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Air passenger satisfaction down since 2016, survey finds

Reasons for dissatisfaction include poor handling of complaints by airlines and airports.

Satisfaction with flying has fallen since 2016, a new survey suggests (Yui Mok/PA)
Satisfaction with flying has fallen since 2016, a new survey suggests (Yui Mok/PA)

By Neil Lancefield, PA Transport Correspondent

Satisfaction with air travel has fallen in the past three years, according to new research.

The Civil Aviation Authority’s (CAA) latest aviation consumer survey suggests the proportion of people satisfied with their most recent flying experience has decreased from 90% in June 2016 to 81% in June 2019.

The average recorded in the previous survey conducted in autumn last year was 82%.

Some 3,500 UK adults were polled for the most recent report.

Recent flyers from north-east England are the most likely to be satisfied (90%) while those from Northern Ireland are the least content (67%).

It is important for the industry to continue to work to improve CAA policy director Tim Johnson

Reasons for dissatisfaction include poor handling of complaints by airlines and airports, a lack of information from airlines when flights are delayed and inadequate accessibility for passengers with reduced mobility.

The research also reveals a gradual rise in respondents’ awareness of the environmental impact of flying and a willingness to pay more in a bid to reduce it.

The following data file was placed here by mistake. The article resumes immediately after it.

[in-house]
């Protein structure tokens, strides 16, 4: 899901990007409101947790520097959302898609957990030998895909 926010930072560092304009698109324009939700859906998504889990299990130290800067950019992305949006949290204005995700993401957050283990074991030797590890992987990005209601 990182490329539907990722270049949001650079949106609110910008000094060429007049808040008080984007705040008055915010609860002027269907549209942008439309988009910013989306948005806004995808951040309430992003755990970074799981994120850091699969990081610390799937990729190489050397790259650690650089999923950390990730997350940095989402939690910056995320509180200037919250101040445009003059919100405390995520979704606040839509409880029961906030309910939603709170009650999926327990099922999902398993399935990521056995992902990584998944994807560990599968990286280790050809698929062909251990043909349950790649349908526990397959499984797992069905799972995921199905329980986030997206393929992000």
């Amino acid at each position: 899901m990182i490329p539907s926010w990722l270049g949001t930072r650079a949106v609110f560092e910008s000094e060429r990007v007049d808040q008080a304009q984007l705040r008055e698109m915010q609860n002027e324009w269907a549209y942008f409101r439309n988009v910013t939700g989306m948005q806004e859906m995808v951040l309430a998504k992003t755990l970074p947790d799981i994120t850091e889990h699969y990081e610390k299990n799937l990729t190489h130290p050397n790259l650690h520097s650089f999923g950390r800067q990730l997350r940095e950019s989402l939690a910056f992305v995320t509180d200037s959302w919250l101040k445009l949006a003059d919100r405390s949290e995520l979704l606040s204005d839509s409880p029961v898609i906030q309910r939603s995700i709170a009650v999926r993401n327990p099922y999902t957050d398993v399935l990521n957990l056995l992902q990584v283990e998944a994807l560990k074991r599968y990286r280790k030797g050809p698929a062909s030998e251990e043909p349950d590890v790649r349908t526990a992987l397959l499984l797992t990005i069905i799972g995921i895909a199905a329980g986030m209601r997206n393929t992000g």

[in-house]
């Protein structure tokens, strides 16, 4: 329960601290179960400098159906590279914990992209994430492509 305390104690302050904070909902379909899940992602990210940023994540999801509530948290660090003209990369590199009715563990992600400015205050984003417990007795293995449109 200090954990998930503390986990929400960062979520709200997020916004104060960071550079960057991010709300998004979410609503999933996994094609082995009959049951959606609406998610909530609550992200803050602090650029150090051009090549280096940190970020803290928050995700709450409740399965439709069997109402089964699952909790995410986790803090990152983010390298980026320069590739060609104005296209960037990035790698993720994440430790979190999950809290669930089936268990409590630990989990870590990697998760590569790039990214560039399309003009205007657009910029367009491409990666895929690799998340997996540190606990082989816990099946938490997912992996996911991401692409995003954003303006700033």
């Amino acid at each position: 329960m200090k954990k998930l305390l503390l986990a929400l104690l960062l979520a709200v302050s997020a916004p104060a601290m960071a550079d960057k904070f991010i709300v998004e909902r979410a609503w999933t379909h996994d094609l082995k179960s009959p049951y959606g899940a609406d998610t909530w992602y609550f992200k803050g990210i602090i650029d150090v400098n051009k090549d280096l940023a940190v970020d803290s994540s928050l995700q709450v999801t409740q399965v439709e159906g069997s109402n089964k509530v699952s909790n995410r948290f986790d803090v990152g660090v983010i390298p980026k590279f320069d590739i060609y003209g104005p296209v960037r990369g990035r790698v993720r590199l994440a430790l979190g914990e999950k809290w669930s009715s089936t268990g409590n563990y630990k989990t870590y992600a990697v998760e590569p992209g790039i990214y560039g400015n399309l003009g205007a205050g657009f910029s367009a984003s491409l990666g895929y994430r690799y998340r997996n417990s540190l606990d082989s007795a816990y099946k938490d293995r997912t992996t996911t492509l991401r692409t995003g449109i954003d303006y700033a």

CAA policy director Tim Johnson said: “The numbers show a positive story overall, but it is important for the industry to continue to work to improve areas where consumers are less happy, including complaint handling, transparency and provision for those who benefit from more support.

“These are particular areas where we support the Government’s proposals in its Aviation 2050 strategy to make improvements for consumers.

“The research also revealed that an increasing proportion of consumers are aware of and are considering the environmental impact of flying. This will be an important issue for passengers, the Government and the industry to consider in the context of the UK’s commitment to net zero carbon by 2050.”

Tim Alderslade, chief executive of trade body Airlines UK, said: “Delivering for the consumer is at the heart of an airline business and, as the latest CAA tracker shows, in the vast majority of cases passengers have an enjoyable travelling experience.

“More people are choosing to fly than ever before and airlines are committed to consistently improving their offering whilst reducing their environmental impact.

“Aviation is unique in having a global commitment to cut net carbon emissions by 50% by 2050 and airlines are investing heavily in more efficient aircraft and new technologies like sustainable aviation fuels to deliver this ambition.”

The survey does not take into account recent problems experienced by British Airways passengers.

Swathes of customers complained about difficulties getting through to the airline over the weekend after flights were cancelled ahead of a strike by pilots next month.

PA

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